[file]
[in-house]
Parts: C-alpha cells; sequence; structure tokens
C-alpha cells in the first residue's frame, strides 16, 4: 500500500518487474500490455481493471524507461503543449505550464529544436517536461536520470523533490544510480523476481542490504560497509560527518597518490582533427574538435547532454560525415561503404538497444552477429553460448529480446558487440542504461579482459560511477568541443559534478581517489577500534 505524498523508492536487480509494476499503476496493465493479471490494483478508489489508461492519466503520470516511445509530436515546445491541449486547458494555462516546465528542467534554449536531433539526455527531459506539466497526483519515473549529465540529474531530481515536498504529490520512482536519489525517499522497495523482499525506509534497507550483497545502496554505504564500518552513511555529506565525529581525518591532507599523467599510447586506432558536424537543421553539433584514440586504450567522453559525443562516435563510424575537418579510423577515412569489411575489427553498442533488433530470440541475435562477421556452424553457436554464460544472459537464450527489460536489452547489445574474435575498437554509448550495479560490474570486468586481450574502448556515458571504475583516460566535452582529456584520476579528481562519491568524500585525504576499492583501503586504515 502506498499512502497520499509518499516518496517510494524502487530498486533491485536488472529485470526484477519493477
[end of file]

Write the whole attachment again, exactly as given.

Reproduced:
[in-house]
Parts: C-alpha cells; sequence; structure tokens
C-alpha cells in the first residue's frame, strides 16, 4: 500500500518487474500490455481493471524507461503543449505550464529544436517536461536520470523533490544510480523476481542490504560497509560527518597518490582533427574538435547532454560525415561503404538497444552477429553460448529480446558487440542504461579482459560511477568541443559534478581517489577500534 505524498523508492536487480509494476499503476496493465493479471490494483478508489489508461492519466503520470516511445509530436515546445491541449486547458494555462516546465528542467534554449536531433539526455527531459506539466497526483519515473549529465540529474531530481515536498504529490520512482536519489525517499522497495523482499525506509534497507550483497545502496554505504564500518552513511555529506565525529581525518591532507599523467599510447586506432558536424537543421553539433584514440586504450567522453559525443562516435563510424575537418579510423577515412569489411575489427553498442533488433530470440541475435562477421556452424553457436554464460544472459537464450527489460536489452547489445574474435575498437554509448550495479560490474570486468586481450574502448556515458571504475583516460566535452582529456584520476579528481562519491568524500585525504576499492583501503586504515 502506498499512502497520499509518499516518496517510494524502487530498486533491485536488472529485470526484477519493477